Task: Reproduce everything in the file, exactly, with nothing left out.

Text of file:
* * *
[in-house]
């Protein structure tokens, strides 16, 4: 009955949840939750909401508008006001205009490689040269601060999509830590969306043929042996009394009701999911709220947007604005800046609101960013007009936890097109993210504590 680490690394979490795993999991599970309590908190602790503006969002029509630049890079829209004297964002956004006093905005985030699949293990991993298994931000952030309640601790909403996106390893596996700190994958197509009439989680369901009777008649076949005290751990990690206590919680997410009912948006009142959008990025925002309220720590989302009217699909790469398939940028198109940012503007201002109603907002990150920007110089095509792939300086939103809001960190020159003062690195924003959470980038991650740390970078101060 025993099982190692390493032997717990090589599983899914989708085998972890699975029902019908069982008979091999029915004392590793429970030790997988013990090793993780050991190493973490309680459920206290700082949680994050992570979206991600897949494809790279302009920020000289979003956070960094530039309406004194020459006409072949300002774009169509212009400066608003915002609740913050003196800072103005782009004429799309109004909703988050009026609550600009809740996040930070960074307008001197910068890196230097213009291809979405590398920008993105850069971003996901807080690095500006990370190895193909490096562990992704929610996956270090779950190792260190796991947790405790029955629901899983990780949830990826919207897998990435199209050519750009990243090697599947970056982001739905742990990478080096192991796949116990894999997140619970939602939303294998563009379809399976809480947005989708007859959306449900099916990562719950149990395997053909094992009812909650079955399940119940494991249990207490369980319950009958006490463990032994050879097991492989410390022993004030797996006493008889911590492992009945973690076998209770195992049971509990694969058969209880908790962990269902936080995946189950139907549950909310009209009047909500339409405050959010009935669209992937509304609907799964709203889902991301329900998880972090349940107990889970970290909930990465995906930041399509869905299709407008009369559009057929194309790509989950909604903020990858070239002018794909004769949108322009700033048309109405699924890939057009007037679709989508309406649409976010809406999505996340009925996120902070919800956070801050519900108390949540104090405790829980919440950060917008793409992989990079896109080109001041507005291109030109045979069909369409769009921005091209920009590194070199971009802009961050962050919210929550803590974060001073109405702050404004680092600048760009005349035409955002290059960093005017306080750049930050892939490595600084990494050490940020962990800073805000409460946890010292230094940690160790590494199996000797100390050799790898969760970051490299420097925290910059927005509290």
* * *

[in-house]
């Protein structure tokens, strides 16, 4: 009955949840939750909401508008006001205009490689040269601060999509830590969306043929042996009394009701999911709220947007604005800046609101960013007009936890097109993210504590 680490690394979490795993999991599970309590908190602790503006969002029509630049890079829209004297964002956004006093905005985030699949293990991993298994931000952030309640601790909403996106390893596996700190994958197509009439989680369901009777008649076949005290751990990690206590919680997410009912948006009142959008990025925002309220720590989302009217699909790469398939940028198109940012503007201002109603907002990150920007110089095509792939300086939103809001960190020159003062690195924003959470980038991650740390970078101060 025993099982190692390493032997717990090589599983899914989708085998972890699975029902019908069982008979091999029915004392590793429970030790997988013990090793993780050991190493973490309680459920206290700082949680994050992570979206991600897949494809790279302009920020000289979003956070960094530039309406004194020459006409072949300002774009169509212009400066608003915002609740913050003196800072103005782009004429799309109004909703988050009026609550600009809740996040930070960074307008001197910068890196230097213009291809979405590398920008993105850069971003996901807080690095500006990370190895193909490096562990992704929610996956270090779950190792260190796991947790405790029955629901899983990780949830990826919207897998990435199209050519750009990243090697599947970056982001739905742990990478080096192991796949116990894999997140619970939602939303294998563009379809399976809480947005989708007859959306449900099916990562719950149990395997053909094992009812909650079955399940119940494991249990207490369980319950009958006490463990032994050879097991492989410390022993004030797996006493008889911590492992009945973690076998209770195992049971509990694969058969209880908790962990269902936080995946189950139907549950909310009209009047909500339409405050959010009935669209992937509304609907799964709203889902991301329900998880972090349940107990889970970290909930990465995906930041399509869905299709407008009369559009057929194309790509989950909604903020990858070239002018794909004769949108322009700033048309109405699924890939057009007037679709989508309406649409976010809406999505996340009925996120902070919800956070801050519900108390949540104090405790829980919440950060917008793409992989990079896109080109001041507005291109030109045979069909369409769009921005091209920009590194070199971009802009961050962050919210929550803590974060001073109405702050404004680092600048760009005349035409955002290059960093005017306080750049930050892939490595600084990494050490940020962990800073805000409460946890010292230094940690160790590494199996000797100390050799790898969760970051490299420097925290910059927005509290």